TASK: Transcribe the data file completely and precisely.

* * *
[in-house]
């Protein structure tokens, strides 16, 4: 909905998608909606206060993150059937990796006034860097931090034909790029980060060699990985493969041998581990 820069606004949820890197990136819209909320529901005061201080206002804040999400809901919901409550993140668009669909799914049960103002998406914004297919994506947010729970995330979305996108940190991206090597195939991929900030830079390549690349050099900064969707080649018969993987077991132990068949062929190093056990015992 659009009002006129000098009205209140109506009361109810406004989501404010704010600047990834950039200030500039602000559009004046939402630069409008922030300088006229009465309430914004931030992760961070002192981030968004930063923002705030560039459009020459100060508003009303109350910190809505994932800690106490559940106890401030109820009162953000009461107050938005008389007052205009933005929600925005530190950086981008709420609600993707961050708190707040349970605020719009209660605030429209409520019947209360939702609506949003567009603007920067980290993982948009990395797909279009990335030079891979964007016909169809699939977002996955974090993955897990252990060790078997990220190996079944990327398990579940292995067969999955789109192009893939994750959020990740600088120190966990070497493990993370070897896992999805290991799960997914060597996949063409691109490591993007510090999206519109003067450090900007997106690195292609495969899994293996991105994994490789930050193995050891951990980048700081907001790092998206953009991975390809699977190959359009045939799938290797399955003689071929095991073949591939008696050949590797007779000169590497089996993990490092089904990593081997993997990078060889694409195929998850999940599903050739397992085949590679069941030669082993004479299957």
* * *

[in-house]
């Protein structure tokens, strides 16, 4: 909905998608909606206060993150059937990796006034860097931090034909790029980060060699990985493969041998581990 820069606004949820890197990136819209909320529901005061201080206002804040999400809901919901409550993140668009669909799914049960103002998406914004297919994506947010729970995330979305996108940190991206090597195939991929900030830079390549690349050099900064969707080649018969993987077991132990068949062929190093056990015992 659009009002006129000098009205209140109506009361109810406004989501404010704010600047990834950039200030500039602000559009004046939402630069409008922030300088006229009465309430914004931030992760961070002192981030968004930063923002705030560039459009020459100060508003009303109350910190809505994932800690106490559940106890401030109820009162953000009461107050938005008389007052205009933005929600925005530190950086981008709420609600993707961050708190707040349970605020719009209660605030429209409520019947209360939702609506949003567009603007920067980290993982948009990395797909279009990335030079891979964007016909169809699939977002996955974090993955897990252990060790078997990220190996079944990327398990579940292995067969999955789109192009893939994750959020990740600088120190966990070497493990993370070897896992999805290991799960997914060597996949063409691109490591993007510090999206519109003067450090900007997106690195292609495969899994293996991105994994490789930050193995050891951990980048700081907001790092998206953009991975390809699977190959359009045939799938290797399955003689071929095991073949591939008696050949590797007779000169590497089996993990490092089904990593081997993997990078060889694409195929998850999940599903050739397992085949590679069941030669082993004479299957």